Movie Details

Dragon Blade

Jackie Chan stars as Huo An, the commander of the Protection Squad of the Western Regions during the Han Dynasty. He is framed for a wrong he did not commit and is enslaved. Meanwhile, a Roman general is on the run after his mission of rescuing the Prince and escapes to China. This heroic duo soon meet each other in the Western Dessert and embark on a thrilling journey together.

Language: English / Mandarin
Subtitle: English / Chinese
Classification: PG13
Release Date: 19 Feb 2015
Genre: Action / Martial Arts / Epic
Running Time: 2 Hours 7 Minutes
Distributor: GOLDEN VILLAGE PICTURES, ENCORE FILMS
Cast: Jackie Chan, John Cusack, Adrien Brody, Choi Si-won
Director: Daniel Lee
Format: 2D

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Review
Writer: Florey DM

Writer Ratings:
Overall:
Cast:
Plot:
Effects:
Cinematography:

Watch this if you liked: “CZ12”and “The Myth”

The Good, the Bad and the Blades:

As is expected of a group of experienced and talented actors (one of them has an Oscar after all), the acting in the movie is nothing short of great. Every emotion is well-emoted, even little Jozef Waite plays the part of a Roman Prince perfectly, he'd have you shedding a tear or two when the little prince starts crying onscreen. And while many from the West may refer to Cusack and Brody as fading stars, even naming this a low in their careers for accepting to not-quite-star in an Asian production, it cannot be denied that they still have their acting chops. Though seeing Brody in a villainous role is somehow more natural compared to believing Cusack as a Roman soldier.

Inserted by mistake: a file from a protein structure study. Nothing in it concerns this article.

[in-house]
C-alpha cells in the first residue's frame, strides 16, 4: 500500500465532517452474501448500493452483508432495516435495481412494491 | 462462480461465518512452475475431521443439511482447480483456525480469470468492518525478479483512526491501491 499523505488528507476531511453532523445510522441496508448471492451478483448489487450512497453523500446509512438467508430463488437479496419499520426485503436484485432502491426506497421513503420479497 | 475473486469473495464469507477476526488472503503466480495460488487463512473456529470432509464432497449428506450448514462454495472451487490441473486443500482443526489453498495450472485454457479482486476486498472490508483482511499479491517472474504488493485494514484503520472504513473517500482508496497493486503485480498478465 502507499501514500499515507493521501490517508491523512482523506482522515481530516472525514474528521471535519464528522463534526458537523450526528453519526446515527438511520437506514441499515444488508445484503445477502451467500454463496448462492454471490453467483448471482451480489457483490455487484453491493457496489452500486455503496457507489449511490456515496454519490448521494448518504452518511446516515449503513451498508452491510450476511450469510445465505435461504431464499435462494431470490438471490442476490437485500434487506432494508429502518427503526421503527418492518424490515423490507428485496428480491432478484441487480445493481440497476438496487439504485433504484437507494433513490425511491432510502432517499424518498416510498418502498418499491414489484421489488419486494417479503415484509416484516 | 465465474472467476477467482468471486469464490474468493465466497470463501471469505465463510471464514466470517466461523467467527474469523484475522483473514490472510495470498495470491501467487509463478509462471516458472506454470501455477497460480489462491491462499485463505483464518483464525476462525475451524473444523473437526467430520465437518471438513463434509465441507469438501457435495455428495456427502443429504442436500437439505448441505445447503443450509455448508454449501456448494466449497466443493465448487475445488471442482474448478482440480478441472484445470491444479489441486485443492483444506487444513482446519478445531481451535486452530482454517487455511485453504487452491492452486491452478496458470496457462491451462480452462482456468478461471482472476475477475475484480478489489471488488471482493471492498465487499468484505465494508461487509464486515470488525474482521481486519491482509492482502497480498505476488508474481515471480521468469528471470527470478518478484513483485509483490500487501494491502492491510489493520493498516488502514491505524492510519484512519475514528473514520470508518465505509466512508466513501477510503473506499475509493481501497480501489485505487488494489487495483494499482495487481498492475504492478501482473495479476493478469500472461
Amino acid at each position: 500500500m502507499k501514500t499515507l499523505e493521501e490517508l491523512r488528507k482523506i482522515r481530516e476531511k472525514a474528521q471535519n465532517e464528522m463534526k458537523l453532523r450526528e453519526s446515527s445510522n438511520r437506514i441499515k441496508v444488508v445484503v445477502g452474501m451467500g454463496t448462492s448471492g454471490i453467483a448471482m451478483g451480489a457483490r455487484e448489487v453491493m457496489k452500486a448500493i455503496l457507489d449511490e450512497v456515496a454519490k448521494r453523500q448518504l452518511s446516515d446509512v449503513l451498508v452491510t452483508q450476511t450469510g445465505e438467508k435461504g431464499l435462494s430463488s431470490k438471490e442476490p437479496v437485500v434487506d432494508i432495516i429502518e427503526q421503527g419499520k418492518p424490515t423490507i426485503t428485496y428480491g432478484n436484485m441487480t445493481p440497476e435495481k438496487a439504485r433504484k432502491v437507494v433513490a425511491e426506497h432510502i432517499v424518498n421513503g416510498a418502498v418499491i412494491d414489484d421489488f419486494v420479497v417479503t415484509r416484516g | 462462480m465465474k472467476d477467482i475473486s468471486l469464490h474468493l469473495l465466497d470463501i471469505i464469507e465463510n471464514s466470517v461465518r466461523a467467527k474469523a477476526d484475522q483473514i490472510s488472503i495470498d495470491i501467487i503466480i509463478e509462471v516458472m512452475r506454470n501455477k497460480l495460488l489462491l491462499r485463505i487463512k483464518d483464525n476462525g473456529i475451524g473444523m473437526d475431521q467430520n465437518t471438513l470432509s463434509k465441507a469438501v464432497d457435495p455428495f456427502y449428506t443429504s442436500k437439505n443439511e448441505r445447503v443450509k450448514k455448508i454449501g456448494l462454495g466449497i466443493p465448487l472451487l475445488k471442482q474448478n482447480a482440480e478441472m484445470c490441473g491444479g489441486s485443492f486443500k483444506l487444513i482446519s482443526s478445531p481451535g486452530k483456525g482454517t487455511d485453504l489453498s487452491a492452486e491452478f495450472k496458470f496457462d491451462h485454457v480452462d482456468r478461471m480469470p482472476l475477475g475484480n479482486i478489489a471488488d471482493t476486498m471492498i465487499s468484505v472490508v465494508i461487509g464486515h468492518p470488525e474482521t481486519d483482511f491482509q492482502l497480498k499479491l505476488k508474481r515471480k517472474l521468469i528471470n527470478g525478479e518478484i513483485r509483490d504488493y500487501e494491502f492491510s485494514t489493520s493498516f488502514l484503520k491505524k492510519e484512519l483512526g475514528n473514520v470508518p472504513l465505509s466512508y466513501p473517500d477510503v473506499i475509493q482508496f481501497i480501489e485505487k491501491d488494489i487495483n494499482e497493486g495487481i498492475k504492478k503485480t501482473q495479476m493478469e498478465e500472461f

It's not a Jackie Chan movie without a well-choreographed fight scene or two. Of course, in the movie there is aplenty, his character Huo An fights with almost all the main characters. The fluidity in movements does not disappoint and will make one wish they were martial arts expert, too.

Seeing that this is the most expensive Chinese movie ever produced, the money spent was definitely not wasted. The costumes are beautiful, detailed and century-appropriate. It can be seen reflected in the ornate designs of the army's shields and uniforms, for example. As for the CGI, though it looks glaringly obvious whenever a scene is shown in wide shot, it does, however, look neat and well-crafted when done in a smaller scale.

The editing is done just right as the cuts do not immediately reveal what is coming (for example, the revealing of the crown), some shots only continuing after a few jumps, forcing the audience to be more aware, more immersed. The songs definitely set the mood. Take one scene where the little Prince sings their Roman anthem in heartfelt clarity, uniting everyone with just the power of a song.

The message of unity, regardless of race, is one that is present most prominently throughout the movie - Huo An and his wife are of different ethnicities, she teaches students of different races, Huo An befriending a Roman soldier, people of different nationalities working together to finish the gate.
All in all, this is one movie worth the money to watch in cinemas.

Trivia:

The production initially wanted to use many types of animals (including elephants and dogs) for the war scene but the harsh conditions of the desert affect the animals, in the end only eagles and horses could be used.

Cinema Online, 20 February 2015
   
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Classification
Effective 15 July 2011
G - Suitable for all ages
PG - Suitable for all ages, but parents should provide guidance to their young
PG13 - Suitable for persons aged 13 and above, but parental guidance is advised for children below 13
NC16 - Suitable for persons aged 16 years and above
M18 - Suitable for persons aged 18 years and above
R21 - Restricted to persons aged 21 and above only
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